Thursday, 20 August 2015

Alexander Fleming’s discovery

Species of Penicillium are recognized by their dense brush-like spore-bearing structures called penicilli (sing.: penicillus). The conidiophores are simple or branched and are terminated by clusters of flask-shaped phialides. The spores (conidia) are produced in dry chains from the tips of the phialides, with the youngest spore at the base of the chain, and are nearly always green. Branching is an important feature for identifying Penicillium species. Penicillium is a large and difficult genus encountered almost everywhere, and usually the most abundant genus of fungi in soils.

Monday, 17 August 2015

Cubes and wannabe cubes

Perfect cubic shapes are characteristic of pyrite, although it can also take octahedral forms. It receives its name due to the sparkles it makes when struck against steel. This photo in particular was taken from the face of a pyrite cube and it is interesting to see the imperfections this mineral can develop.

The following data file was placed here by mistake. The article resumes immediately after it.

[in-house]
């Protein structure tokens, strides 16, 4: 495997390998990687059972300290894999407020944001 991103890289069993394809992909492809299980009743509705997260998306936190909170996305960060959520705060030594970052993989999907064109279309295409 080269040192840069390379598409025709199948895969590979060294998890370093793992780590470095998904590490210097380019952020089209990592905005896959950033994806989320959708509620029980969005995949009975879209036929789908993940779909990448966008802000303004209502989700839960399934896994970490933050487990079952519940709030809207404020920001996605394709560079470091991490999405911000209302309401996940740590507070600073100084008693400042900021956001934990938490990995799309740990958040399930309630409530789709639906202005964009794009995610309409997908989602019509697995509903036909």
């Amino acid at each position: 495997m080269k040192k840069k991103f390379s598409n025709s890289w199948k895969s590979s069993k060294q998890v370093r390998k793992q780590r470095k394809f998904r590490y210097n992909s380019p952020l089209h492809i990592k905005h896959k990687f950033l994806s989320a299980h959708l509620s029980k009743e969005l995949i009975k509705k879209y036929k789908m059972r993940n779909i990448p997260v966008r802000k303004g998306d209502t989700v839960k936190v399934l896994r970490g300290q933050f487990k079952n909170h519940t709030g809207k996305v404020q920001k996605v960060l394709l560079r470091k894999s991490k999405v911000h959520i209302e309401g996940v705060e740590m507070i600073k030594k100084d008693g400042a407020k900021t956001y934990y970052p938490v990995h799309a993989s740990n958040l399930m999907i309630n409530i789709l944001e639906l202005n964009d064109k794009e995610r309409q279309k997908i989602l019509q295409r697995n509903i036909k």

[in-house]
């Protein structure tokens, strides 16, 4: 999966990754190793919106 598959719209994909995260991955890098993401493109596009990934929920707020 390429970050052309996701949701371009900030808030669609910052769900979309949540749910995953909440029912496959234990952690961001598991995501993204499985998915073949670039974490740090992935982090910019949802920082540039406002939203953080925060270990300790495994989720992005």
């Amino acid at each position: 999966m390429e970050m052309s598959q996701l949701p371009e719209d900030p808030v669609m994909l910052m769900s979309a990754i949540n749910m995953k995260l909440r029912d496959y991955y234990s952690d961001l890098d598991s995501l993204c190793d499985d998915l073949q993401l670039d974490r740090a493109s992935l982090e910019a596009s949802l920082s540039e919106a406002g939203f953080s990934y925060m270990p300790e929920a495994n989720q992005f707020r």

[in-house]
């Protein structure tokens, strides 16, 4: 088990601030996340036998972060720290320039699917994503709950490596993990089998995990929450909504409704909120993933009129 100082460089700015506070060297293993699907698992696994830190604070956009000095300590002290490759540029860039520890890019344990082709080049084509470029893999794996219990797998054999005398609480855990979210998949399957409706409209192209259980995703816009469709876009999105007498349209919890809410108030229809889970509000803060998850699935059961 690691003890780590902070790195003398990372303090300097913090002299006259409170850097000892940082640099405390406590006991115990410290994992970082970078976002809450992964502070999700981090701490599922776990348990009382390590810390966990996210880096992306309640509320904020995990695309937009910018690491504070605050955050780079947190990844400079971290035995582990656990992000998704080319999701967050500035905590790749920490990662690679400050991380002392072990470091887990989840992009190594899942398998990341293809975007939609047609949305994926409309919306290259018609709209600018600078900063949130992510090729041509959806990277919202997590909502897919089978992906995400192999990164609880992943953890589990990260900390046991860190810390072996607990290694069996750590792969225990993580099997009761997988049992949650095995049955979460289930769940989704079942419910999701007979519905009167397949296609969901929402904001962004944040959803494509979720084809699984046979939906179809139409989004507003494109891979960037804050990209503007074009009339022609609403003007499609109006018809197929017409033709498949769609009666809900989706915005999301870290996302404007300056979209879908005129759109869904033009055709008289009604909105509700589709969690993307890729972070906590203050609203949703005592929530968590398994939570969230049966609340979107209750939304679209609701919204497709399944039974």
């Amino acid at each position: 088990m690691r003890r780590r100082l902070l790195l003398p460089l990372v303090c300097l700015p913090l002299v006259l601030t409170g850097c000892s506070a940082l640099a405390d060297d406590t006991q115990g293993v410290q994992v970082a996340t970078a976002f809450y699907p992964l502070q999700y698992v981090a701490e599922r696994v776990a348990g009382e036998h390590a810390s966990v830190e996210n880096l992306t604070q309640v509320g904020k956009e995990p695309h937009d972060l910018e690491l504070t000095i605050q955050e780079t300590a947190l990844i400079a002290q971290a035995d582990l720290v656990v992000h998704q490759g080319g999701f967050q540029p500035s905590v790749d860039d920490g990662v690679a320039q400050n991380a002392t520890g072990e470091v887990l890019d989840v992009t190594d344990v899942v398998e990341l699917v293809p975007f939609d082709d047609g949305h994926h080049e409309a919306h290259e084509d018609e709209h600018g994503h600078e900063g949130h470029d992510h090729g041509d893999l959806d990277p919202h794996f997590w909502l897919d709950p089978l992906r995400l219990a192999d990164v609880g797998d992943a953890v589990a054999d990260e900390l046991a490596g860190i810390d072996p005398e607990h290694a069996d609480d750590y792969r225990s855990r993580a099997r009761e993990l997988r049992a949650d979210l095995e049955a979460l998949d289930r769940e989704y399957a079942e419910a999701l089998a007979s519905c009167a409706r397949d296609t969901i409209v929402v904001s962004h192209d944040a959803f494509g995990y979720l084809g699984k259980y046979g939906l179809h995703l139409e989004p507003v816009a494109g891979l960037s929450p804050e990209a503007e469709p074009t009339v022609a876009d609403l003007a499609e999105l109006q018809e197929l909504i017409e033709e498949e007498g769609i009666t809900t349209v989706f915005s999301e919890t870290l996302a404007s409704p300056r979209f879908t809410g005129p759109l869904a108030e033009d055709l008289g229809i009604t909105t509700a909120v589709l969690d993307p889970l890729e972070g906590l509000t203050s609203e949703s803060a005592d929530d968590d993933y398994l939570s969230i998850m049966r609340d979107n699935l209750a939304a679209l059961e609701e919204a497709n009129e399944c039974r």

Rock gloss glossing over its pale colour

Who would have thought that such a waste product would be so interesting? Red gypsum is used in many applications, ranging from natural medicine to soil amendment, and it is normally obtained while refining of titanium oxide from ilmenite sand ores.

Wednesday, 5 August 2015

Apollo, a lifespan of a few weeks only

The Apollo butterfly (Parnassius apollo) is a butterfly of the family Papilionidae. The wing varies in length between 3.4 and 4.0 cm. The rear wing is mostly rounded. The rear wings usually have two round red spots on the top and several at the bottom side. In addition, both the front and rear wings have dark spots. The caterpillars are about 5 cm long, black with short spiky hair and have